Charlottesville. Maybe it’s hitting me harder today since I found out long after most people. My weekend was spent participating in the Port Gamble Maritime Music Festival and playing for a benefit event. I’ve been struggling with depression and anxiety since well before the November election and have chosen to maintain a media fast much of the time. I don’t have a television and rarely listen to the radio, though I do follow a few trusted media sources, such as NPR, The Washington Post, and YES Magazine. It’s not at all because I don’t care what’s happening in our country and in the world. It’s because I feel immobilized and crushed in spirit by the daily barrage of horrifying, terrifying news.

The constant barrage of inhumane, unconscionable actions, statements, and events is clearly deliberate policy on the part of our current administration. It’s an effective strategy, diluting the focus and sapping the energy and drive of everyone I know who is progressive, kind, hopeful and humanitarian. I am so grateful that some folks are able to use their rage to fuel constructive activism against the relentless tide of malicious cruelty pouring from the White House, Congress, and the Senate. Me? I make a lot of phone calls to encourage my representatives to accurately represent me. Most days, I find myself weeping with desolation because so few of our elected officials red or blue or in between seem able to demonstrate genuine concern for vulnerable populations; people of color, women of all descriptions, those on the LGBT spectrum, refugees, the disabled, the elderly, the young, the undereducated, the underemployed and unemployed, the homeless, the dispossessed, outliers, those who “present different” and don’t quite fit in. The people Jesus always had time for, right?

What Are We To DO?

I respect and admire all religions that encourage people to practice loving kindness and compassion, but as it happens, the tradition I am most deeply acquainted with is that of Jesus. These days, progressive Christians often talk about how uncomfortable it feels to identify oneself as Christian when that label carries so many contrary and even evil associations. (Actually, it has for millennia.) I’m imagining that if I were a progressive Republican I might feel much the same way about claiming THAT label these days. However, no matter which label we might accept or which tradition we follow (if any), most folks I know are asking the same question: What are we supposed to do when the ruling regime ignores, reviles, or actively punishes and endangers vulnerable people?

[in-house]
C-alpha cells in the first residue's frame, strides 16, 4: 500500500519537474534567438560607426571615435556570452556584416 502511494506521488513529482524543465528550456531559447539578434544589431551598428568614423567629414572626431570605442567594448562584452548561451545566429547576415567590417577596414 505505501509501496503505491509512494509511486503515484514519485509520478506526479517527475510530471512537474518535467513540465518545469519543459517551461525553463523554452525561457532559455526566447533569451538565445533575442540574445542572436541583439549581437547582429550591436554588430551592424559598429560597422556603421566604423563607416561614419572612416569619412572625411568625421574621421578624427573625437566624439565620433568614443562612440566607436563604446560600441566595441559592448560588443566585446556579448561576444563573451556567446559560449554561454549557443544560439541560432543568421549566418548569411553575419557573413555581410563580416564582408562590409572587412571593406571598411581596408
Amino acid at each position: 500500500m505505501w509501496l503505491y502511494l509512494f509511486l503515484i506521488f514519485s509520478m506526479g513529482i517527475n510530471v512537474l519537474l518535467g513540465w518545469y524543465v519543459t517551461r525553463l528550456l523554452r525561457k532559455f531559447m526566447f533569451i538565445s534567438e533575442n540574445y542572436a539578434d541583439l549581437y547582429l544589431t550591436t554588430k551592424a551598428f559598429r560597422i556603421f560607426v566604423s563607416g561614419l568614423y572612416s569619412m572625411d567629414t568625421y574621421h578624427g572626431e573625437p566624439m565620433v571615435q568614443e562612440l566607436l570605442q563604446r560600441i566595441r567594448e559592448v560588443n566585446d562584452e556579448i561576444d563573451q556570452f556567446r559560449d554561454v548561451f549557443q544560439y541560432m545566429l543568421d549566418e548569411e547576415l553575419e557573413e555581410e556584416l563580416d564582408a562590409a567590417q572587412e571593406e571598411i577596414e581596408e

Given my background, I often remember the Beatitudes, a collection of statements Jesus made in the sermon on the mount. In Jesus’s terms, humble people are blessed. Those who grieve for themselves and others, who mourn the state of the world and the ugliness of inhumane behavior are blessed. Those who are kind, gentle, and able to appropriately control their own actions are blessed. Those who seek social justice are blessed. Those who are compassionate, merciful and generous are blessed.

Blessed or Oppressed

The opposite of beatitude or blessing is sometimes defined as misery, or “being unwillingly afflicted with pain and suffering.” When we know or learn about people who are miserable, suffering, frightened and and oppressed, here are some practical responses:

Feed the hungry

Give clean, pure water to the thirsty

Clothe the naked

Shelter the homeless

Comfort the imprisoned

Visit the sick

Bury the dead

Few of us will be presented with direct opportunities to do all these things but pretty much all of us have daily chances to do at least one. None of us can fix the world but each of us can ease suffering, at least a little. Some people scorn those who just send money to worthy causes but money makes it possible for activists to act. Even so, there is even more power and healing in direct, hands-on action. Such actions don’t have to be huge or even particularly difficult. They aren’t earth shaking, but they do change the world, quietly building community and reducing suffering, little by little.

Take garden vegetables or fruit to a food bank

Make soup for a sick acquaintance

Invite a lonely neighbor to tea or dinner

Knit a chemo cap or a preemie blankie

Send a personal note to a shut in

Shoot hoops with a kid who needs a Big Brother

Play cards with a nursing home resident without visitors

Donate clothing directly to a homeless shelter

Pass along toys to foster parents who take in babies

Volunteer with Hospice

This Little Light Of Mine

None of that works for you? Or all of it works but it’s just not enough? Tonight there will be many gatherings all over the country with people standing to protest the death and damage, the destruction and disrespect, the cruelty of police and protector complicity in Charlottesville and in far too many other places. Gather your friends and community, find a candle and stand on a prominent street corner to hold vigil for lost people and lost values. Stand up, knowing we’re standing up to far too much, but let’s stand anyway and let our little lights shine.



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Herbal Oils And Vinegars

Garden To Kitchen: Beam Me In

In the Seattle area, the recent heatwave was sadly mellowed by a dense haze of smoke from Northern wildfires. On the worst days, you could taste the tang of burning trees at the back of your throat and eyes itched and burned in sympathy for the fallen. Grey skies and dry weather is not unusual for the maritime Northwest, but our grey summers are usually cool, not steamy like this one. Meanwhile, the gardens go on, the muted heat speedily ripening fruit and flowers and awakening essential oils in herbs, bringing them to full fragrant flavor.